Four ways Boise City Hall wastes your tax dollars

By Lindsay Atkinson | SMART Boise project leader

Officials in Idaho’s capital love spending money to make Boise the most livable city in the country. Even while Boiseans are losing the homes they have lived in for decades, fighting rapidly growing taxes, and trying to keep up in a housing market that has flooded with buyers, the city takes more and more money from them. 

The city increases property taxes, raises fees for city services, and gobbles up more and more hard-earned dollars with the justification that the way city officials spend residents’ money makes life more livable than if they had that money to spend for themselves.

SMART Boise, a project of the Idaho Freedom Foundation, undertook a study of city spending, to track how Boiseans’ tax dollars are being used. SMART Boise identified more than $144 million that Boise officials spent to make Boise more livable that can actually be categorized as pretty laughable spending. 

The upside of these findings: City officials can immediately tackle rising taxes by cutting out some of this wasteful spending.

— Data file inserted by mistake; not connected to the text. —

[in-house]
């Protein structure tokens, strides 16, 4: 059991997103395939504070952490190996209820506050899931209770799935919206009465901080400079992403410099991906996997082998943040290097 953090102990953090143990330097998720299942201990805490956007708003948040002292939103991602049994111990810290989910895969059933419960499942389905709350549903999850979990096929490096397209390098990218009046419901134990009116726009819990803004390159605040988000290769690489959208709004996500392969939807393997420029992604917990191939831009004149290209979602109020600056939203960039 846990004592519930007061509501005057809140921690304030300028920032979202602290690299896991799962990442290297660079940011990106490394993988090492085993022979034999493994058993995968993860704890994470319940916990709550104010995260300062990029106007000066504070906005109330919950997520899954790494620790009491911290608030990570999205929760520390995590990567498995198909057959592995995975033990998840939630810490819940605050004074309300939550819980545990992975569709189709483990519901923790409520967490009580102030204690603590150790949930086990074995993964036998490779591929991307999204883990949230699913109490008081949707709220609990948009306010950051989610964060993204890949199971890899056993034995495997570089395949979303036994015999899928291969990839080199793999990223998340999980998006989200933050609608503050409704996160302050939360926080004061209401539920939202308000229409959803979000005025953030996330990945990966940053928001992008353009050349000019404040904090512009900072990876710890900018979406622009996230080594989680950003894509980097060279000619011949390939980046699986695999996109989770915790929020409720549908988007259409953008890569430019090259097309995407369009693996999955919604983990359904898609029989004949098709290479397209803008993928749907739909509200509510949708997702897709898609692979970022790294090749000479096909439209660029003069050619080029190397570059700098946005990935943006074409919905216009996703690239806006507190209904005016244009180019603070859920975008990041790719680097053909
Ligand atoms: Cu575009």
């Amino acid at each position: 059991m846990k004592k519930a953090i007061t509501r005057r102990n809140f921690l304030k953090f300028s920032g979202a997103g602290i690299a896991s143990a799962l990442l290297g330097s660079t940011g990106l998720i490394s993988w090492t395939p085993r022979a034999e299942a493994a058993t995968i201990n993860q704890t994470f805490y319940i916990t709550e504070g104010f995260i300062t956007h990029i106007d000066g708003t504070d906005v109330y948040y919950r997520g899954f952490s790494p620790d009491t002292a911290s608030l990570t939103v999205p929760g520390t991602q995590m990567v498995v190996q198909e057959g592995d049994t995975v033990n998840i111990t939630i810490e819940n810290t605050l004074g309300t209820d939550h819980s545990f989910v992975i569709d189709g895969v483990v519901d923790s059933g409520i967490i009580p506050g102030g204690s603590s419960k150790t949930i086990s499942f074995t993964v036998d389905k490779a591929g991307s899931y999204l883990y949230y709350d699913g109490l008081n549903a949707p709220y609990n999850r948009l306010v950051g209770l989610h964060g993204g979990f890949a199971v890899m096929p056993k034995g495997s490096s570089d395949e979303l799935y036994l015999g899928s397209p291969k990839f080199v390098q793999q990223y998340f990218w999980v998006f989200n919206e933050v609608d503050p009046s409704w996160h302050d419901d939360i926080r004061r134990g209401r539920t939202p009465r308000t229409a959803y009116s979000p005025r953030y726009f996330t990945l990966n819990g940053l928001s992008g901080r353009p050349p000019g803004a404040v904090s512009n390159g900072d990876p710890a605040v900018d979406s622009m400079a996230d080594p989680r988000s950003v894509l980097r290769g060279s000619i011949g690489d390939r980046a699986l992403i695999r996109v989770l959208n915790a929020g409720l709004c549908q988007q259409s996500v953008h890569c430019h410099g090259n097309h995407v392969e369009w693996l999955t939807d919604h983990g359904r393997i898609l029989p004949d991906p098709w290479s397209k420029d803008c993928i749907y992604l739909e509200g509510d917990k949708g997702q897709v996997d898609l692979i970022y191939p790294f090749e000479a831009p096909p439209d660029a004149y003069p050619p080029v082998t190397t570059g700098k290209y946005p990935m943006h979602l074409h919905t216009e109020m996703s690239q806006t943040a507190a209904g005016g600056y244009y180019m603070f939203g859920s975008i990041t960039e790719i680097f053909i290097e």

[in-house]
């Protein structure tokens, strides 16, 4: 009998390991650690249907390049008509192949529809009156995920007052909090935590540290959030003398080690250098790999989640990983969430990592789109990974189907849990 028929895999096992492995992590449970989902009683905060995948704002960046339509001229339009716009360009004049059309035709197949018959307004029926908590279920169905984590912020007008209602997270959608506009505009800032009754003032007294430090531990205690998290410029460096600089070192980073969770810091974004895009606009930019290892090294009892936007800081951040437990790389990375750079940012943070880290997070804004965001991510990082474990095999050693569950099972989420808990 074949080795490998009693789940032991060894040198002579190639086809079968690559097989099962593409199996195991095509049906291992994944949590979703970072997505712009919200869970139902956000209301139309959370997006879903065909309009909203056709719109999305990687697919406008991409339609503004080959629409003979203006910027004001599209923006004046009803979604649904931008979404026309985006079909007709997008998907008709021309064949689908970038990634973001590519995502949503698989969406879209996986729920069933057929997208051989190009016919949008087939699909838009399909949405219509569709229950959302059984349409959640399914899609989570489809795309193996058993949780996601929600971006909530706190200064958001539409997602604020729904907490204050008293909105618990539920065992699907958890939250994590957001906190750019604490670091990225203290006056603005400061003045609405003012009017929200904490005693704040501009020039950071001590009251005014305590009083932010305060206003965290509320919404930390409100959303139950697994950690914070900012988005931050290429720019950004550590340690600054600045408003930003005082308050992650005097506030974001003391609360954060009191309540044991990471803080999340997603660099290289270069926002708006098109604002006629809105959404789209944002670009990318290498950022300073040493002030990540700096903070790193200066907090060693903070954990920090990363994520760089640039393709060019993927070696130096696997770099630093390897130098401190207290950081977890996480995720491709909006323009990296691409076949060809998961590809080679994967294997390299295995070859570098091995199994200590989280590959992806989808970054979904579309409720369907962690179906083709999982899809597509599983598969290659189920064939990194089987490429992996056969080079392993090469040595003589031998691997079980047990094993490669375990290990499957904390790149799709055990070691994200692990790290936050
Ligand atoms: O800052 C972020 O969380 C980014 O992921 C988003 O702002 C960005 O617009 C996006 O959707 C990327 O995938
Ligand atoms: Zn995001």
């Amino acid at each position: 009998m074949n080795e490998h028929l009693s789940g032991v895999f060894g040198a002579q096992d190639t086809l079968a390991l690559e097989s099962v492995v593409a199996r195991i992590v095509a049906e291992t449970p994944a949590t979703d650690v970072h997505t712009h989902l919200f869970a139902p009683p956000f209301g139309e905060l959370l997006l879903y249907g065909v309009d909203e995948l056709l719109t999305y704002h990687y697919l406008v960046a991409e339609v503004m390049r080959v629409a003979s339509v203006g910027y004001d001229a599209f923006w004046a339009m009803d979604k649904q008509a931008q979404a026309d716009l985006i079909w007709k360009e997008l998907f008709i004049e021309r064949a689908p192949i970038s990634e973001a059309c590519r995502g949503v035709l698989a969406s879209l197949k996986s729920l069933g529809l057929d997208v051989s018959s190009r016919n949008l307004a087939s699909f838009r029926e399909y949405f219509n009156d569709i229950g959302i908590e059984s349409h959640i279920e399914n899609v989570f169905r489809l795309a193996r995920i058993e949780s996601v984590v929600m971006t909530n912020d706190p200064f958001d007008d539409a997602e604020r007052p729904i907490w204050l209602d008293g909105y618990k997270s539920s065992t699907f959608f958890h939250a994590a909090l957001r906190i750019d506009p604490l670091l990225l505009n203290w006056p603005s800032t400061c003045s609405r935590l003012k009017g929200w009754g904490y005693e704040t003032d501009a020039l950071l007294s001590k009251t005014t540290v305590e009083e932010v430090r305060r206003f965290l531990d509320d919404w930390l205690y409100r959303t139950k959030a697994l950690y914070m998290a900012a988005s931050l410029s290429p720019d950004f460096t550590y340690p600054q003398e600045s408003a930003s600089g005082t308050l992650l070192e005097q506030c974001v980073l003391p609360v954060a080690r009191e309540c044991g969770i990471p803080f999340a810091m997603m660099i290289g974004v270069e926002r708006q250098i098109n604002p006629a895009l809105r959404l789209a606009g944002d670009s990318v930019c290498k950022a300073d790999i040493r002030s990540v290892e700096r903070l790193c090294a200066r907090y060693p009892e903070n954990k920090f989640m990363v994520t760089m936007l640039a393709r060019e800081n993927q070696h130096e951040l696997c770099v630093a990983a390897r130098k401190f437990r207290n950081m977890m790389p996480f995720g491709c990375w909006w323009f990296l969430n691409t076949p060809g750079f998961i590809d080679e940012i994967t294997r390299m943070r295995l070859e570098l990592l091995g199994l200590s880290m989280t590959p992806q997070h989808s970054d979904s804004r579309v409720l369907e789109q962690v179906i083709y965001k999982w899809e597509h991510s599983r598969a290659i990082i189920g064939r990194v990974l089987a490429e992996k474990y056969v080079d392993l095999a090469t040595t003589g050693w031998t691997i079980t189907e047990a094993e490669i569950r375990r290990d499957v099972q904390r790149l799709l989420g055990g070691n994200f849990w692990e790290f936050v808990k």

Below are just four examples of expenses that the Boise city government could cut out to immediately save residents some money. 

  1. In 2019, the city of Boise gave $10,000 to the Treefort Music Festival. Even with the subsidy, the five-day-long festival was not a “free” event. Entry to the March festival cost anywhere from $30 to $365. The city does not need to subsidize music festivals with taxpayer money. If residents want to attend the festival, they can use their own money to buy a ticket.
  2. The city spent more than $1 million to commission more than a dozen new art installations in the last year. With all the problems city residents are facing right now, artwork should not be a top priority, let alone a $1 million priority.
  3. The city and its urban renewal agency, the Capital City Development Corporation, spent millions of dollars in the last few years to subsidize wealthy developers who built condos in the downtown. Now that these condos have been constructed, they are being sold for some $600,000 each. Is this sort of housing really what Boiseans need right now?
  4. Before ever asking voter approval on the proposed new main library project, city officials devoted more than $13 million just towards its design. The project is now only coming up for a vote because of the work of residents collecting signatures to get a vote on the November ballot. With all this wasteful spending, residents should clearly get more input into how their tax dollars are used.

Learn more about these examples and other ways the city can cut out waste by downloading our report “Are You Kidding Me, Boise?” at SMARTBoise.org.

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